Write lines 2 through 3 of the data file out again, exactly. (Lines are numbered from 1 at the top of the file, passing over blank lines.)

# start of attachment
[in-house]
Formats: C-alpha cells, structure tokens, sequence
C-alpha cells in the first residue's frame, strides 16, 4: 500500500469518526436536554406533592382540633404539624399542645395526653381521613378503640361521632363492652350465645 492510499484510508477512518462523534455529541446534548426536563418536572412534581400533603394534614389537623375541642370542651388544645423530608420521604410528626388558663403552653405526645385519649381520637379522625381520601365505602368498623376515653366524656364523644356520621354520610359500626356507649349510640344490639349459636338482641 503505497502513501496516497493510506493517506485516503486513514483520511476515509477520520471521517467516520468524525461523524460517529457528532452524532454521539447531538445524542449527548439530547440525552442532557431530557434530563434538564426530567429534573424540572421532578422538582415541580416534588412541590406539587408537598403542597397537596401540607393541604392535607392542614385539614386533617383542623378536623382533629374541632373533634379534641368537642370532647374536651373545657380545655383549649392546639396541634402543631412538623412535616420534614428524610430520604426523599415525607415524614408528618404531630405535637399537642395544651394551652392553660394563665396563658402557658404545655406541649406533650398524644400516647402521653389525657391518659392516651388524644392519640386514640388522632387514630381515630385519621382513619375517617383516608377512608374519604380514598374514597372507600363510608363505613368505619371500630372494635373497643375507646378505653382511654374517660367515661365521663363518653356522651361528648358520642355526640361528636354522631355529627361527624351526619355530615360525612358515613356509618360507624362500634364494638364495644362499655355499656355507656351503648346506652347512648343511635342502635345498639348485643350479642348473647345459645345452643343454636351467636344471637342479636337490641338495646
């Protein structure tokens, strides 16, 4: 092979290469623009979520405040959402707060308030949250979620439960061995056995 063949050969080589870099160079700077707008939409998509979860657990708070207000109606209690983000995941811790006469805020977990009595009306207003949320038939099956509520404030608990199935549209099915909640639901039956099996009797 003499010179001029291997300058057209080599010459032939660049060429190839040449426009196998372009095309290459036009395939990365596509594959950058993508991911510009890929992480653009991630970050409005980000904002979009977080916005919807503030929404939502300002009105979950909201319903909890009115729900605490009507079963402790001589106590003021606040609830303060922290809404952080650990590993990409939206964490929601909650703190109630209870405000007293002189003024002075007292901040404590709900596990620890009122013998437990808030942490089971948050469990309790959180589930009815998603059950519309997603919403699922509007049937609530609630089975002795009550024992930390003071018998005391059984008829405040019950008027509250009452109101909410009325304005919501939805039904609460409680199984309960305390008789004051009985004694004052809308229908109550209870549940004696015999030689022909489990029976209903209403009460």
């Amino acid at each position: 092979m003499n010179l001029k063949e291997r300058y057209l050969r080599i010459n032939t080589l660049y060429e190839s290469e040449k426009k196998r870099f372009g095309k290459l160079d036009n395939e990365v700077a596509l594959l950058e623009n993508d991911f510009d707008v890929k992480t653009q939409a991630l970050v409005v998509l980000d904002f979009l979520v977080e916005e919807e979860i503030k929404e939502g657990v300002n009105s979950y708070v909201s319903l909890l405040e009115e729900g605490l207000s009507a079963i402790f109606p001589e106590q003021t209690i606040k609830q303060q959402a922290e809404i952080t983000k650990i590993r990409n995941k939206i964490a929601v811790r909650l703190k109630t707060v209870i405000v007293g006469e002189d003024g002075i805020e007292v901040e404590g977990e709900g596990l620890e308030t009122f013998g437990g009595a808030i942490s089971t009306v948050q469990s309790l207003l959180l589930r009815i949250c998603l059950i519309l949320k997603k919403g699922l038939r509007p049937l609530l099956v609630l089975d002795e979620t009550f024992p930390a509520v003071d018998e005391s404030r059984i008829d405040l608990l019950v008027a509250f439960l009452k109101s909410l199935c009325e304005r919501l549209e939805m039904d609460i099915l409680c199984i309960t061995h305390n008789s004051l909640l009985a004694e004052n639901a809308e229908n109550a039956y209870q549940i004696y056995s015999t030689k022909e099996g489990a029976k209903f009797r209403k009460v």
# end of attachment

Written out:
Formats: C-alpha cells, structure tokens, sequence
C-alpha cells in the first residue's frame, strides 16, 4: 500500500469518526436536554406533592382540633404539624399542645395526653381521613378503640361521632363492652350465645 492510499484510508477512518462523534455529541446534548426536563418536572412534581400533603394534614389537623375541642370542651388544645423530608420521604410528626388558663403552653405526645385519649381520637379522625381520601365505602368498623376515653366524656364523644356520621354520610359500626356507649349510640344490639349459636338482641 503505497502513501496516497493510506493517506485516503486513514483520511476515509477520520471521517467516520468524525461523524460517529457528532452524532454521539447531538445524542449527548439530547440525552442532557431530557434530563434538564426530567429534573424540572421532578422538582415541580416534588412541590406539587408537598403542597397537596401540607393541604392535607392542614385539614386533617383542623378536623382533629374541632373533634379534641368537642370532647374536651373545657380545655383549649392546639396541634402543631412538623412535616420534614428524610430520604426523599415525607415524614408528618404531630405535637399537642395544651394551652392553660394563665396563658402557658404545655406541649406533650398524644400516647402521653389525657391518659392516651388524644392519640386514640388522632387514630381515630385519621382513619375517617383516608377512608374519604380514598374514597372507600363510608363505613368505619371500630372494635373497643375507646378505653382511654374517660367515661365521663363518653356522651361528648358520642355526640361528636354522631355529627361527624351526619355530615360525612358515613356509618360507624362500634364494638364495644362499655355499656355507656351503648346506652347512648343511635342502635345498639348485643350479642348473647345459645345452643343454636351467636344471637342479636337490641338495646